tioniHts. who represented the party at the
big trials and Is in close touch with Its af
fairs, as well as the lodgings of two other
prominent attorneys, MM. Sliosbern and
Braude. M. Sokoloff was arrested.
Seventeen other .arrests have been made.
Including a number of callers at Leukine's
house. The case promises to throw light
upon a most Interesting chapter concerning
UNIDENTIFIED VESSEL SINKS
Myateriona Steamer Goes Dons Dar
ing; Storm Off Cape Hntteraa
with All on Hoard.
NORFOLK, V., ' Feb. 1. Hidden be
neath the turbulent waves that roll over
Diamond shoals, fourteen miles off Cape
Hatteras, N. C, the secret of the identity
of the mysterious steamer which went
down there eaily yesterday, probably with
all hands on board, remains untold.
No clue to corroborate tho testimony of
those few aboard the Diamond Shoals
lightship who witnessed, helpless to aid,
this latest tragedy of the well named
"Graveyard of the Atlantic," was obtained.
When darkness fell upon tho scene to
night not a piece of wreckage had been
found, and It may be several days before
anything la discovered.
Neither the government weather station
nor the local Commercial wireless station
received any additional news relative to the
lllfated vessel today. No definite news
has come to. the Norfolk navy yard from
the revenue cutter Onondaga, which is at
the scene of the reported disaster.
Local shipping authorities declare that
the steamer probably was an abandoned
Tonight a moderate north wind was blow
ing off Hatteras As long as the wind re
mains in that quarter, any wreckage or
floatsam from the alilp probably will be
driven far out to sea.
INSANE MANJS LOCKED UP
rhillp Kohler, SI14 Sonth Tenth
Street, Taken In Charge by
Tlilllp Kohler, who lives nt 3114 South
Tenth street, became Insane carlv yester
day evening and a call was sent to the
police station to secure him befure he In
jured himself or others.
Emergency Officer Relgleman, Tatrol
Conductor Dillon and Officer Pilgrim were
sent to the house and for a tlmo It seemed
that the man would only be taken after
a hard fight, as he refused to allow anyone
to approach him. Finally, however, one
of the officers had a happy thought. Reig.
leman has, among his many other accom
plishmcnts, a fluent command of the Ger
man tongue. He waa introduced as I
German doctor, thus adding pne more to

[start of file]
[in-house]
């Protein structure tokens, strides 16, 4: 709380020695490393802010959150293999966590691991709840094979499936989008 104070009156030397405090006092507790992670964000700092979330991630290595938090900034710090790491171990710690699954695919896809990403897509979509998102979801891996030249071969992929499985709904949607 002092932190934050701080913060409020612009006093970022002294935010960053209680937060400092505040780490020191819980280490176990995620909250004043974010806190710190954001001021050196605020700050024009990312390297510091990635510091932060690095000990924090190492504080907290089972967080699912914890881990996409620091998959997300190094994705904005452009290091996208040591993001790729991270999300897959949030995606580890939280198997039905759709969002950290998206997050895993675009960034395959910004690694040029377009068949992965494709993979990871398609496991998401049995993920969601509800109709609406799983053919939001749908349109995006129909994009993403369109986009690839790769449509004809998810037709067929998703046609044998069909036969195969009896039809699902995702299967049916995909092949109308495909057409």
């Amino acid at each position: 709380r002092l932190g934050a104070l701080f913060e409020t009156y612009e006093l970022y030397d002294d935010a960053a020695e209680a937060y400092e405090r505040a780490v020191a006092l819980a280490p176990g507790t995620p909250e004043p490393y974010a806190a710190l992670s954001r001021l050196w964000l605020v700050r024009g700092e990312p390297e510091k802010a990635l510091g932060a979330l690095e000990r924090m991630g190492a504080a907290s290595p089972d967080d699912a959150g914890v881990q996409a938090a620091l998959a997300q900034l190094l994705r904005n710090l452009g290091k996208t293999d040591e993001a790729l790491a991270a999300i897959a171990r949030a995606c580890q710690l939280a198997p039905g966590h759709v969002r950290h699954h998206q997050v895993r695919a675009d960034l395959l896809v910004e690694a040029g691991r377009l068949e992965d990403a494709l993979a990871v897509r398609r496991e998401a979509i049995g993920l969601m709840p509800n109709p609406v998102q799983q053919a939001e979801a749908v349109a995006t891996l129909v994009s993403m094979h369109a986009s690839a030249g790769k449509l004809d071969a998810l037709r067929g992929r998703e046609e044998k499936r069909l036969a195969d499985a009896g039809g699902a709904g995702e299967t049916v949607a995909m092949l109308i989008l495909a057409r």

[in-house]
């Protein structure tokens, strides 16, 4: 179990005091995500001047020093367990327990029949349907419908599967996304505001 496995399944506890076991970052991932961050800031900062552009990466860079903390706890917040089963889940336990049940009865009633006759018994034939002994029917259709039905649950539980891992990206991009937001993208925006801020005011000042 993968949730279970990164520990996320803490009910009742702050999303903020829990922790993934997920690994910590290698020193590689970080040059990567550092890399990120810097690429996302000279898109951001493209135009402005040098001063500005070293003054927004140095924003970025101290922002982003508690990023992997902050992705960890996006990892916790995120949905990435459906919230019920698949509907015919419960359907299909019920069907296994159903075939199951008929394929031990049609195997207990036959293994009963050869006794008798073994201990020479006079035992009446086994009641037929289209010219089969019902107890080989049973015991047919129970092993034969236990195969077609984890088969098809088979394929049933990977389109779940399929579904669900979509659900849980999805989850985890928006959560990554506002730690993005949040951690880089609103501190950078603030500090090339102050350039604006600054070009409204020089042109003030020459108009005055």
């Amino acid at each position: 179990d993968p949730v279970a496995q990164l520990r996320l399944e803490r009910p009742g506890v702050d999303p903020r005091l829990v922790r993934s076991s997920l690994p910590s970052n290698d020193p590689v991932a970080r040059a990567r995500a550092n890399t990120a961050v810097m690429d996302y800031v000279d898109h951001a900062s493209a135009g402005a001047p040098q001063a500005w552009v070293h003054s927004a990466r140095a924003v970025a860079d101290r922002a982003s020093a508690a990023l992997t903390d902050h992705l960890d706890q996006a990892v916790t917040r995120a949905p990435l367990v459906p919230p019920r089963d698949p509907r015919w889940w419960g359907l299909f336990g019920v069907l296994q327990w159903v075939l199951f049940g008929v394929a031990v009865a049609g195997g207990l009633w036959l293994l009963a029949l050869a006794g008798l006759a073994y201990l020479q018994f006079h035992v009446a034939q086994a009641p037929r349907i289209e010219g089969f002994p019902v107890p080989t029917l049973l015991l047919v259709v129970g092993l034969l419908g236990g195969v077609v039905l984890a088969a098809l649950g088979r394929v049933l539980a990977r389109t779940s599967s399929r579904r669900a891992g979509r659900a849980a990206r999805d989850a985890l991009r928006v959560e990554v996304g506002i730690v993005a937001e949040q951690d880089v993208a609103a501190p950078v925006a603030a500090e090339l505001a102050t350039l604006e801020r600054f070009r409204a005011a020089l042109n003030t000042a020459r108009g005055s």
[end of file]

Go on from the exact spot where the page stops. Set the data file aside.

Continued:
his already long atrlng of titles.
Tho Idea seemed to make a hit with the
insane patient and when Rciglcman reeom
mended that he bj taken to a hospital
Kohler agreed that tho scheme was a fine
one. He. dressed and walked to the patrol
wagon without trouble and was landed In
the city Jail before he knew what was hap.
"In a broad sense, the conclusion reached
from study of psychical phenomena amount
to this: Survival after death, with all
the ethical and raligious consequences of
such a belief. Including rejuvenation of the
Influence of the church and Its best ethical
Such was the summing up of ghostly
phenomena, so-called, by Prof, James H.
Hyslop. in an interview at the home of
David P. Abbott In Omaha, where he Is
a guest while here to deliver lectures on
psychic subjects, before the Women's club,
Tuesday and Wednesday nights. Prof,
Hyslop Is on his way west, but not at
liberty, he said, to mention his Intended
destination at present. Investigation Is his
mlFfion, as well as lecturing.
"Collective hallucinations" Is the term
used by Prof. Hyslop to account for cer
tain manifestations that have been heralded
as something wonderful.
Asked about young Hannegan of St.
Iyoul.i, Prof. Hyslop said the lad's psychic
power waa discovered quite accidentally.
"He was Invited to Join a table-tipping
seance and when the table showed a prefer
ence for coming his way he became fright
ened and sought to leave. He was pre
vailed to stay and gave demonstrations of
automatic writing and similar things. '
Hannegan Is a brother of the chief of
detectives In St. Louis, of Irish parentage
and waa employed by J. S. Lambert, a
chemist. In his laboratory. He Is now In
the Lambert home as a tutor for a son
of the family.
Hannegan'a feats, written up extensively
as of remarkable character, are Included
In what Is known as borderland phenomena;
this Is, lying between things that astound
the public and other things quite simply
explained. There are many such casea.
where Individuals are psychic without
"No, It Is not a question of the quality ot
Intellect, but simply the relation of soul to
body. Some people possess the power to
separate the soul from the body to a degree
Impossible to others. The thing Is abso
lutely natural, but not physical, as we
understand It. It Is not a capricious de
velopment, but as natural as storms are."
Prof. Hyslop asserts there Is aa yet no
adequate theory of apparitions.
"We only know," he aald, "that they
occur frequently enough to be not due to
chance. There are on record many evi
dential cases, where certain facta have
been put on record before the parties could
possibly have known of the facts later, es
tablished by definite information. Such
was an experience of Lord Brougham, the
great English statesman. While taking a
bath in a Scandinavian town he saw a
former college friend of Edinburgh sitting
In the chair where he had laid his cloth
ing.' He made a note of the circumstances
and the time, and lx months later, after
the Incident had almost faded from his
mind, he received word which proved that
his friend had died In India at the exact
time he had seen the apparition. Such
cases are common.'", .,
, . Ketenlet Fore.
The professor discoursed freely of the
cases of Mrs. Piper in thia country, Pal
ladino abroad, and many others.
"Ectenlc force if the term they have
coined to coyer the facta in. the Palladtno
and similar cases, but It is simply a term,
and nothing' more. The force or manifes